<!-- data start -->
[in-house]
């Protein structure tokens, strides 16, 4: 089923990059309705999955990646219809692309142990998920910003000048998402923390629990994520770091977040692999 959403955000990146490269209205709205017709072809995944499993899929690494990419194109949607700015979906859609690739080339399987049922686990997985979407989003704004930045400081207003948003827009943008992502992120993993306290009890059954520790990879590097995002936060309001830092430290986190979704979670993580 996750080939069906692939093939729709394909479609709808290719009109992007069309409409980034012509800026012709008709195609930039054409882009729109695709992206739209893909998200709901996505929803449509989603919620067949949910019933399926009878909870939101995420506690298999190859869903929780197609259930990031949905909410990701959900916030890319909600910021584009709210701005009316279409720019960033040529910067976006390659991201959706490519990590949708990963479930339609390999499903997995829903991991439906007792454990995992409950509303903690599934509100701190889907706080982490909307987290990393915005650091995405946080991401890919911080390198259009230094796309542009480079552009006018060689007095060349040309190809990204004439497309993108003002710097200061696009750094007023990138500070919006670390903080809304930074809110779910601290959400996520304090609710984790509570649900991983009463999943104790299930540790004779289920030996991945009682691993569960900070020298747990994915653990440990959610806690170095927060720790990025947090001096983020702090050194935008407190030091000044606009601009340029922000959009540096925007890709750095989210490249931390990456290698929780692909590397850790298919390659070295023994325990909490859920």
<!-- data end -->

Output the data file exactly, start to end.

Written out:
[in-house]
């Protein structure tokens, strides 16, 4: 089923990059309705999955990646219809692309142990998920910003000048998402923390629990994520770091977040692999 959403955000990146490269209205709205017709072809995944499993899929690494990419194109949607700015979906859609690739080339399987049922686990997985979407989003704004930045400081207003948003827009943008992502992120993993306290009890059954520790990879590097995002936060309001830092430290986190979704979670993580 996750080939069906692939093939729709394909479609709808290719009109992007069309409409980034012509800026012709008709195609930039054409882009729109695709992206739209893909998200709901996505929803449509989603919620067949949910019933399926009878909870939101995420506690298999190859869903929780197609259930990031949905909410990701959900916030890319909600910021584009709210701005009316279409720019960033040529910067976006390659991201959706490519990590949708990963479930339609390999499903997995829903991991439906007792454990995992409950509303903690599934509100701190889907706080982490909307987290990393915005650091995405946080991401890919911080390198259009230094796309542009480079552009006018060689007095060349040309190809990204004439497309993108003002710097200061696009750094007023990138500070919006670390903080809304930074809110779910601290959400996520304090609710984790509570649900991983009463999943104790299930540790004779289920030996991945009682691993569960900070020298747990994915653990440990959610806690170095927060720790990025947090001096983020702090050194935008407190030091000044606009601009340029922000959009540096925007890709750095989210490249931390990456290698929780692909590397850790298919390659070295023994325990909490859920």